• austin

    Re: fatality graph you are saying “if I contract X disease today, my chances of dying are Y”. But actual risk is also tied to the rate of infection. Another (more interesting?) graph would be “I have X chance of contracting Y disease and Z chance of dying from it”

  • http://www.xenobiologista.com/blog/ Xenobiologista

    I think a graph of case fatality rate (number of deaths out of number of sick people) vs. attack rate (how many get sick out of those exposed) would have been helpful. The number of people who have actually gotten bird flu is relatively miniscule – a few hundred in the whole world, ever, and it’s been found that many people exposed to sick poultry (e.g. workers in live bird markets) have antibodies against it, meaning they got infected but weren’t noticeably sick and cleared the infection. http://www.who.int/csr/disease/avian_influenza/country/cases_table_2009_09_24/en/index.html

  • chillman

    According to the latest CDC numbers (obtained from flucount.org) the world wide fatality rate for H1N1 is 1.13%.

    Case fatality in the U.S. is higher, at 1.61%.

    That is roughly half the rate of the 1918 outbreak which killed 50 to 100 million people world wide.

  • http://www.timshowers.com Tim Showers

    I believe your graph is scaled incorrectly.

    It seems you’re determining circle size by matching the radius to the fatality rate instead of the matching total area to fatality rate, so AIDS (untreated), with a 85% fatality rate is 22x the area of Bubonic Plague, instead of the expected 17x, and more than four thousand times as large as seasonal flu, instead of the expected 850x!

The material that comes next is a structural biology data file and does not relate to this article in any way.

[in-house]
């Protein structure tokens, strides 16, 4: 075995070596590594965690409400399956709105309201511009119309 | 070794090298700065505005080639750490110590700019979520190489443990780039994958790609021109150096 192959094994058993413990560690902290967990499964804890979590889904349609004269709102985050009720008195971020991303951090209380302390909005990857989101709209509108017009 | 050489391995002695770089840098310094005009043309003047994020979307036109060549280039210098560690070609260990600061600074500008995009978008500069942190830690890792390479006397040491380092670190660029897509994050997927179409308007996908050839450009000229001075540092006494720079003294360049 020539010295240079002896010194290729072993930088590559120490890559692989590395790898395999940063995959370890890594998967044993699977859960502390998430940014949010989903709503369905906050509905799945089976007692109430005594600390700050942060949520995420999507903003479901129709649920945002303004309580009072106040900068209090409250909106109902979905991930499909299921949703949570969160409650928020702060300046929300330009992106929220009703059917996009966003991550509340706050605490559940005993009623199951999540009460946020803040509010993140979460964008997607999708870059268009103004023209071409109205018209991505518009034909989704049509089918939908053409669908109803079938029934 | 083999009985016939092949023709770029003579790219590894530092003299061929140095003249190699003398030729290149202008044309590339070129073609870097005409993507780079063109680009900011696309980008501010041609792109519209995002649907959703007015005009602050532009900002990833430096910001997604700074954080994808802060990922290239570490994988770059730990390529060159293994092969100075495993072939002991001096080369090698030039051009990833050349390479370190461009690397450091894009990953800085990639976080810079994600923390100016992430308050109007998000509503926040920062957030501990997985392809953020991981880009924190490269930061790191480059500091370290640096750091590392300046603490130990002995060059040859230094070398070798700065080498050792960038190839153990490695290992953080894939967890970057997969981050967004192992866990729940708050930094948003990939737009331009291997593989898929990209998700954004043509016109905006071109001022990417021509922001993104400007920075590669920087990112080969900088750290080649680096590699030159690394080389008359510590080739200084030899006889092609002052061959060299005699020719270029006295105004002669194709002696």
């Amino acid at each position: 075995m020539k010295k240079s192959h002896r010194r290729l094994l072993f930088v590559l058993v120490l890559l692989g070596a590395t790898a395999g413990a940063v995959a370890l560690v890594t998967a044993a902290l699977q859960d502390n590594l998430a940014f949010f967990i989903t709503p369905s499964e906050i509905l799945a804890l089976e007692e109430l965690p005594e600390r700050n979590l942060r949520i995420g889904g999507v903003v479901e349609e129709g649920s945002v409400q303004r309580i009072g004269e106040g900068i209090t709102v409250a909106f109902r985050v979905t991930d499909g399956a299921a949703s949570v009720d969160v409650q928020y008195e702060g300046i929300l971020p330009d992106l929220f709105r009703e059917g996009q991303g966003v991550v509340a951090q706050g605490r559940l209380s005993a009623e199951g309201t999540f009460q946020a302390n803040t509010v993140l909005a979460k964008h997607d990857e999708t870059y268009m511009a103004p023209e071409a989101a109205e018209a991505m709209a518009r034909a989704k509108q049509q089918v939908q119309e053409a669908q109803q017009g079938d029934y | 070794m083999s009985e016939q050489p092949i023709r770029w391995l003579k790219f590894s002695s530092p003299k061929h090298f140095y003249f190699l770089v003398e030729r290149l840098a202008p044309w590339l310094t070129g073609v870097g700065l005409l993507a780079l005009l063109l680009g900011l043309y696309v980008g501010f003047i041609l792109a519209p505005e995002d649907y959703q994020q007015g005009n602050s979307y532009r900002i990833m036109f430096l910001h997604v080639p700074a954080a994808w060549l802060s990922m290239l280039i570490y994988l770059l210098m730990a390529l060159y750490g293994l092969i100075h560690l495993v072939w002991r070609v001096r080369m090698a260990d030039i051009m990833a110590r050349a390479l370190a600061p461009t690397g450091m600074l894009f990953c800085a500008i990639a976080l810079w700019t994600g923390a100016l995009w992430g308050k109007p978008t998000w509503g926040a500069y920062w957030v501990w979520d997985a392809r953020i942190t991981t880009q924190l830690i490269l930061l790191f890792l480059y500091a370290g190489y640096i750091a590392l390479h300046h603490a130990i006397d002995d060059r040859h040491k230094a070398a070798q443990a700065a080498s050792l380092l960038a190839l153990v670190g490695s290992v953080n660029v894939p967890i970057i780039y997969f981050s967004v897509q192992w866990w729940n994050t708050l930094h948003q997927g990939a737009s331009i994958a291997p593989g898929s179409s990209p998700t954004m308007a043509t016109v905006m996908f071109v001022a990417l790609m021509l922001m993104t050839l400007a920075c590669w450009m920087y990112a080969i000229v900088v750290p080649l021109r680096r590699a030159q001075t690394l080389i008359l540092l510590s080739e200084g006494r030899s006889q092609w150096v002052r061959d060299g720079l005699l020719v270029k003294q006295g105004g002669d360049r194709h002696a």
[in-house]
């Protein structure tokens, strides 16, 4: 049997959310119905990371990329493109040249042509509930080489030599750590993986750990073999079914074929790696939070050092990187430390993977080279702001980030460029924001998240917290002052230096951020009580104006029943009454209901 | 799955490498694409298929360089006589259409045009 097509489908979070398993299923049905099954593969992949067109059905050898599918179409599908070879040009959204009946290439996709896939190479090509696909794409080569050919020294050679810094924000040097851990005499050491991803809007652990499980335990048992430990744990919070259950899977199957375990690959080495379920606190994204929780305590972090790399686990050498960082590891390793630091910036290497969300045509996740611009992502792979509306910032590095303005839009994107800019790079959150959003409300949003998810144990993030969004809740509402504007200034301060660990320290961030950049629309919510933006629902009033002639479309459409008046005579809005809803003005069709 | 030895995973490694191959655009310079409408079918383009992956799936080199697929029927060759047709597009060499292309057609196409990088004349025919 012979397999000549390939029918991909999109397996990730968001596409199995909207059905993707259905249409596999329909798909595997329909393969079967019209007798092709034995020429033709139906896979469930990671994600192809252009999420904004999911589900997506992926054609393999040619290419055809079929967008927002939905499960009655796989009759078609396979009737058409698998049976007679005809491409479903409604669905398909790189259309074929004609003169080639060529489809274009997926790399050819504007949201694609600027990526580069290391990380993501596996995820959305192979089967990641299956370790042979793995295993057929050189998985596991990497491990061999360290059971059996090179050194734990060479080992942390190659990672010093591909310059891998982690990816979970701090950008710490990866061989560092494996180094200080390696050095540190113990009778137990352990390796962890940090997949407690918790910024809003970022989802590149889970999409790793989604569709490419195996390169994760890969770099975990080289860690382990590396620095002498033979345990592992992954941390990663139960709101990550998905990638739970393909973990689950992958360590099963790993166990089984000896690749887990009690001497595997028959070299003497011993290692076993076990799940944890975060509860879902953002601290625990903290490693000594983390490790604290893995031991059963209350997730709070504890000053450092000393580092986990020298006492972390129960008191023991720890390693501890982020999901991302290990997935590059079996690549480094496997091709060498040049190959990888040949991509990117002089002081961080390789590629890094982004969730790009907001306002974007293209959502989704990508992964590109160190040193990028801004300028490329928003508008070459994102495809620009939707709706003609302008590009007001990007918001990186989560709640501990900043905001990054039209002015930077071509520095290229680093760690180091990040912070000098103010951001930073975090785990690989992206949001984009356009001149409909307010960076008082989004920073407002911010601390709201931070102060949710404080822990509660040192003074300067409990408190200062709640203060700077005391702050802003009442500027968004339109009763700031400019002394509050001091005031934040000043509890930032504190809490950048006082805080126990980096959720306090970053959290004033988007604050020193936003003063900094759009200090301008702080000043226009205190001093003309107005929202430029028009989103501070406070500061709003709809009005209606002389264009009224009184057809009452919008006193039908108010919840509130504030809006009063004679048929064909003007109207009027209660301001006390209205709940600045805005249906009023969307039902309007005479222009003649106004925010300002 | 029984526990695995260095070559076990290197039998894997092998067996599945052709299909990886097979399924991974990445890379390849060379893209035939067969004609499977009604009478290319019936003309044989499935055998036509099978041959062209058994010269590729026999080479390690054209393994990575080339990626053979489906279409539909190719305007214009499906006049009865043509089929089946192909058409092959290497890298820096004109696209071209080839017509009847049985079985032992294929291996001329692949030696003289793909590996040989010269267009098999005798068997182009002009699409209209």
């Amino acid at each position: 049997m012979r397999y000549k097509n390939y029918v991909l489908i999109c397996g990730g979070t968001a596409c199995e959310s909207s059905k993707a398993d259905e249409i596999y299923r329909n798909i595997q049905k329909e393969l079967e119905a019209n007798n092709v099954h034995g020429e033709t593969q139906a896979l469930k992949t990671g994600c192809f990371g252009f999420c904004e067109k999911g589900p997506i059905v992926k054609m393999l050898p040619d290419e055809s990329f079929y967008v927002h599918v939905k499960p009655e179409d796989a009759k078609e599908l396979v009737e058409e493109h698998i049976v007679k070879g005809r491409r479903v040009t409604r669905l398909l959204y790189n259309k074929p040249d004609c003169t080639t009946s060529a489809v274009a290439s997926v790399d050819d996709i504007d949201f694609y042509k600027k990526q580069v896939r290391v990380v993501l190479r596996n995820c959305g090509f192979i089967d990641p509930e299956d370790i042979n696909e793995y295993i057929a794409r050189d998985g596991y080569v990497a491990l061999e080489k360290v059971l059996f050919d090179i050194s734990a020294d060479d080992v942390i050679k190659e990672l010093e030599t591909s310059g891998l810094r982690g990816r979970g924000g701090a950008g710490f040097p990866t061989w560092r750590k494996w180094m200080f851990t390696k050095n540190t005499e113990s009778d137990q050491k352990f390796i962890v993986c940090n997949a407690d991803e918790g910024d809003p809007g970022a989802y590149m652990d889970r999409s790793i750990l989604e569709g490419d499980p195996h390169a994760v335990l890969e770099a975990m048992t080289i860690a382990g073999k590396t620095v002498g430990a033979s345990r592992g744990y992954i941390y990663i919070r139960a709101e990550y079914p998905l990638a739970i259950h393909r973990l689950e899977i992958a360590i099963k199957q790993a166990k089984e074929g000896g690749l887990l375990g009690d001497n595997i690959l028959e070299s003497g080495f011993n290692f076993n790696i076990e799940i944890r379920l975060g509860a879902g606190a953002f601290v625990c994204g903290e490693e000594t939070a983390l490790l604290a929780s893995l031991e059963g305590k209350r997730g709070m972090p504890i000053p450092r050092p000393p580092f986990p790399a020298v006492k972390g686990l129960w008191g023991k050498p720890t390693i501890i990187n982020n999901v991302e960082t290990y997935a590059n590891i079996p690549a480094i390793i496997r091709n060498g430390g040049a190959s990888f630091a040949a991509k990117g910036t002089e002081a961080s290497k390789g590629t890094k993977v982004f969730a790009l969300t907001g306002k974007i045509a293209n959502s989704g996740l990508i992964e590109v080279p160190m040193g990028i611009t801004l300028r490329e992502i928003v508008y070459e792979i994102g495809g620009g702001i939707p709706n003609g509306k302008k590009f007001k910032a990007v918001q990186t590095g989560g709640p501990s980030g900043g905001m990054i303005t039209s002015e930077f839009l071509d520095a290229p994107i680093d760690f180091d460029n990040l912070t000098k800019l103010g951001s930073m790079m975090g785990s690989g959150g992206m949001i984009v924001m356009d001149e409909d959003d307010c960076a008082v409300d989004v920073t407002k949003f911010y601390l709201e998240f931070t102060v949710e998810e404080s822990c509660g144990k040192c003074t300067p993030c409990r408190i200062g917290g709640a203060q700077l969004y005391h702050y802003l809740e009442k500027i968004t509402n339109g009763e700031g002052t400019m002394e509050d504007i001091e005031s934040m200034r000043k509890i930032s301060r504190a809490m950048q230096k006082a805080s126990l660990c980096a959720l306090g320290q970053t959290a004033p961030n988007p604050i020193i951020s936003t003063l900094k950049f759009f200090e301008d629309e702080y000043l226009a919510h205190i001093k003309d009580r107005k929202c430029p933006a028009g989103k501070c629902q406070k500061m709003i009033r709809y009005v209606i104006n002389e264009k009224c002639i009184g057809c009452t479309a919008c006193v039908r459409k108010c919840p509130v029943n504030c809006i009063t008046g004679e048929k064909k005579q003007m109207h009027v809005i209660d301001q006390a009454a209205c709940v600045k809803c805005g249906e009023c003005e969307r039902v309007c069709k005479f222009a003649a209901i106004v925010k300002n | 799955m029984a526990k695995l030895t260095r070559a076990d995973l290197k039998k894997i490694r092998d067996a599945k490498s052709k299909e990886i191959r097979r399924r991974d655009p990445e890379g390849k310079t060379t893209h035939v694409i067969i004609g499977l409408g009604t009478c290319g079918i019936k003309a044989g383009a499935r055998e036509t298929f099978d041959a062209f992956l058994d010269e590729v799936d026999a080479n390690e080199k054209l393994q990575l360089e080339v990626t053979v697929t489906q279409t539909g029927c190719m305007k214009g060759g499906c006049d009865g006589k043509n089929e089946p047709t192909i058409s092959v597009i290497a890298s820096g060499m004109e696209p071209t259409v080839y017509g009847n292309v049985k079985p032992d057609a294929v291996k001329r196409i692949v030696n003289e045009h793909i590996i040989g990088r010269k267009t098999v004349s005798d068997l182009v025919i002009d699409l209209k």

It’s possible I’ve mis-measured (admittedly I just used the webdeveloper extension’s ruler instead of zooming all the way in photoshop), but I think you just need to change how you’re determining circle size. The circle’s radius should be sqrt(desired final area * pi), instead of (desired area * scaling factor).

    I could be totally off base here, but working with area in charts is tricky, and this is a common mistake.

  • Belshazzar

    If the y-axis metric is survival time outside the body, shouldn’t the two HIV datapoints have the same y-value?

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  • Chobr

    Love the chart, as long as reasonable caveats taken when interpreting it. Specifically, the difficulties encountered in collecting accurate and comparable data on different diseases. As has been stated, many infections will never be formally diagnosed, seasonal flu being the prime example. Thus, the case fatality rates will either be abnormally high if based on known cases, or would have to be based on estimates and extrapolations on known data.

    It has been estimated that approximately 1/3 of the world’s population has been infected with tuberculosis – by your figures with a case-fatality of almost 50%, that would consign about a billion people to a consumptive death. The discrepancy is in the distinction between TB infection (which in many people can lie ‘dormant’ in what is termed ‘Latent TB Infection’ and does not cause symptoms or kill people) and tuberculosis the disease, which is the clinical manifestation of rampant TB infection. It is the actual disease that has the high mortality. Lastly, ‘tuberculosis’ has been spelled wrongly on the charts!

  • Chobr

    Should add that latent TB infection can reactivate years later and manifest as actual tuberculosis, which is why contact tracing, case-identification and treatment of even asymptomatic individuals is important.

  • Andrew Kandel

    minor comment, but you might want to spell check “tuberculosis”

  • Dr Feelgood

    @Belshazzar “If the y-axis metric is survival time outside the body, shouldn’t the two HIV datapoints have the same y-value?”

    That one threw me off too. Looks like the chart draws the circle ABOVE the data point, rather than centered on the point.

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  • Joe

    Hmmm…diabetes doesn’t rank high enough to rate?